Being a good investor requires a solid frame of reference. Clients need to know what to expect and why things happen the way they do. They need that course we all should have had in school, but never did. Providing this level of education requires thought, planning and a proactive approach. But like soldiers and athletes, clients can be trained to be better, more confident investors.

If you want your clients to make it successfully from Point A to Point B, you should put as much time into teaching them about the journey as you do developing financial plans and investment solutions for them.

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Scott MacKillop
CEO
First Ascent Asset Management
Denver, CO


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Let Your Voice Be Heard: Register for FPA Advocacy Day

There may be elected officials who aren’t familiar with the financial planning profession or its relevant issues. That’s something Financial Planning Association members could change.

Registration is now open for the organization’s third annual FPA Advocacy Day in Washington, D.C., which will take place June 21-22. The event is designed to provide CFP® professionals with an opportunity to advocate for the profession and issues important to practitioners.

“It’s a great way to understand how advocacy works in our country and why it matters,” said Karen Nystrom, the advocacy team leader for FPA.

With the help of lobbying and consulting firm, The Raben Group, FPA will set up meetings with elected officials, prepare any materials you may need for those meetings and provide training to help you better communicate your message to your legislators.

Chapters organize their own state Advocacy Days, said Dave Panko, CFP®, of  FPA of Central Pennsylvania, and both the state and national events should be on all members’ calendars.

“It was very well-organized on FPA’s part,” Panko said in an FPA Advocacy Day 2015 recap video. “We had all the materials we needed and we had directional maps, etcetera. I highly recommend that every single chapter in the United States has an Advocacy Day and comes to participate in the Washington D.C. Advocacy Day.”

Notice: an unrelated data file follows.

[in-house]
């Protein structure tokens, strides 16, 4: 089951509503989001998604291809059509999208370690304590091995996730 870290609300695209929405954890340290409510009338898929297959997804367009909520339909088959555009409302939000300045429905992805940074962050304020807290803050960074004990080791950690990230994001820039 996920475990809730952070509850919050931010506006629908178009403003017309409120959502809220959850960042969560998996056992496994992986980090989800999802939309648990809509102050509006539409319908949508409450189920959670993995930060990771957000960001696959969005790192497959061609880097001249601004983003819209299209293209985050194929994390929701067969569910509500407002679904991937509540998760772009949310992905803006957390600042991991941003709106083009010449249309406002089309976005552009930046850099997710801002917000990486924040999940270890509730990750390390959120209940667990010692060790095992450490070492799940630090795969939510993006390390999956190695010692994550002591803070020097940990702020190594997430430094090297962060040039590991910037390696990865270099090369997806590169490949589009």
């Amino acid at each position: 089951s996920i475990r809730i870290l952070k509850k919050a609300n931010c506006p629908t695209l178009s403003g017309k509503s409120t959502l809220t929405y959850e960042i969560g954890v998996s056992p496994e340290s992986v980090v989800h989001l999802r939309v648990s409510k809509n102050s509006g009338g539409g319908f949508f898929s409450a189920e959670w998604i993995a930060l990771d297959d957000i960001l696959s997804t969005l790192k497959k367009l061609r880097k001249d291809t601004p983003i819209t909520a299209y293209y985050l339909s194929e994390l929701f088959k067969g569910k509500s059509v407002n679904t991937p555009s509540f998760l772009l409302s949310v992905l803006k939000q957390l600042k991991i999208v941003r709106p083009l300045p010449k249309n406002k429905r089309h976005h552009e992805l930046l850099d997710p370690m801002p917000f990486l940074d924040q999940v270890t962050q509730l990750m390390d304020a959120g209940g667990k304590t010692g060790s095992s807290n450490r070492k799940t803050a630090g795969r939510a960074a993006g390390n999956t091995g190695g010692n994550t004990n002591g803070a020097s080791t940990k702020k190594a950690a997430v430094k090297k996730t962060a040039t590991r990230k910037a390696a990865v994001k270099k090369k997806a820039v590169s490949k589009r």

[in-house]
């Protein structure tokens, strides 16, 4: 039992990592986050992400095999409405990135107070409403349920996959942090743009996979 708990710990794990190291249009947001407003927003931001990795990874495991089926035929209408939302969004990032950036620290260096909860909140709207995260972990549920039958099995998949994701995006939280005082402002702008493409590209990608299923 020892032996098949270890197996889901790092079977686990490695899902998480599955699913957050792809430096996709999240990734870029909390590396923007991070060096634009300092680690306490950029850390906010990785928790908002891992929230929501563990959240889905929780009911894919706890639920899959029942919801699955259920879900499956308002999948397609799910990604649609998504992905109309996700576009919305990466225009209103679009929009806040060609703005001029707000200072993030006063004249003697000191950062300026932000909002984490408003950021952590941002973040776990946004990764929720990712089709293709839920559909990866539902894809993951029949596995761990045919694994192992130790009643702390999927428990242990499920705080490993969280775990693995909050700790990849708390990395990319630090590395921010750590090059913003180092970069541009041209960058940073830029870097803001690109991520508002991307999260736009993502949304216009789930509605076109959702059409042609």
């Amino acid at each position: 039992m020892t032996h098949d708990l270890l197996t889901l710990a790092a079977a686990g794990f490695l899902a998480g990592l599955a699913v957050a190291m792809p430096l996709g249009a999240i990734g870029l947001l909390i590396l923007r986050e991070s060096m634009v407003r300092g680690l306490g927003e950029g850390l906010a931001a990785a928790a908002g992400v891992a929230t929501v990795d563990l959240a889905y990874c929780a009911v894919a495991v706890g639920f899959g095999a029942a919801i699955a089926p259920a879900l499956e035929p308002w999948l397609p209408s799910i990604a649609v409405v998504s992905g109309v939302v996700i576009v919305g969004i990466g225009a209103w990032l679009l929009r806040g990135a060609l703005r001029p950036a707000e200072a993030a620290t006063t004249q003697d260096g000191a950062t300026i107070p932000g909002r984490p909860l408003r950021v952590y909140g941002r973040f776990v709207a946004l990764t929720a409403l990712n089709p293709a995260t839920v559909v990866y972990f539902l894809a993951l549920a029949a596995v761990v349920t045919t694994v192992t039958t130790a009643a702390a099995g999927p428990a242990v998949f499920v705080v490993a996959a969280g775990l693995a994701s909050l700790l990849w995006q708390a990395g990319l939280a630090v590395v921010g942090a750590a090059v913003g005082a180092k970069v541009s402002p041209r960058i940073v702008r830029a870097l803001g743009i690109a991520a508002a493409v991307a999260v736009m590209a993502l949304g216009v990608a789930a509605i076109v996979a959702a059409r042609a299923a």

The national event is unlike any other, Nystrom said. “There is nothing like marching up to Capitol Hill with your fellow FPA members to let our elected officials know who we are.”

Past Advocacy Day participants share that sentiment.

“To be part of a dedicated group of individuals who were able to meet with our legislators and pave the way to building a relationship was awesome,” Dusty Hoetger, CFP® said in a testimonial about the event, posted on the Advocacy Day page. “The journey to change begins with taking that first step. By participating in Advocacy Day, you are taking a step not only for yourself but your profession as a whole.”

Some other benefits of attending the event, Nystrom said, include:

  • Meeting like-minded members
  • Getting the opportunity to serve on financial services committees
  • Offering to provide pro bono content to elected officials in their districts
  • Using your experience to let your community know you are involved
  • Seizing a great opportunity to tweet about your meetings (don’t forget to include photos of you and your elected officials) to clients and others

The event’s cost covers meals and training and the deadline to register is June 3.

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Ana Trujillo
Associate Editor
Journal of Financial Planning
Denver, Colo.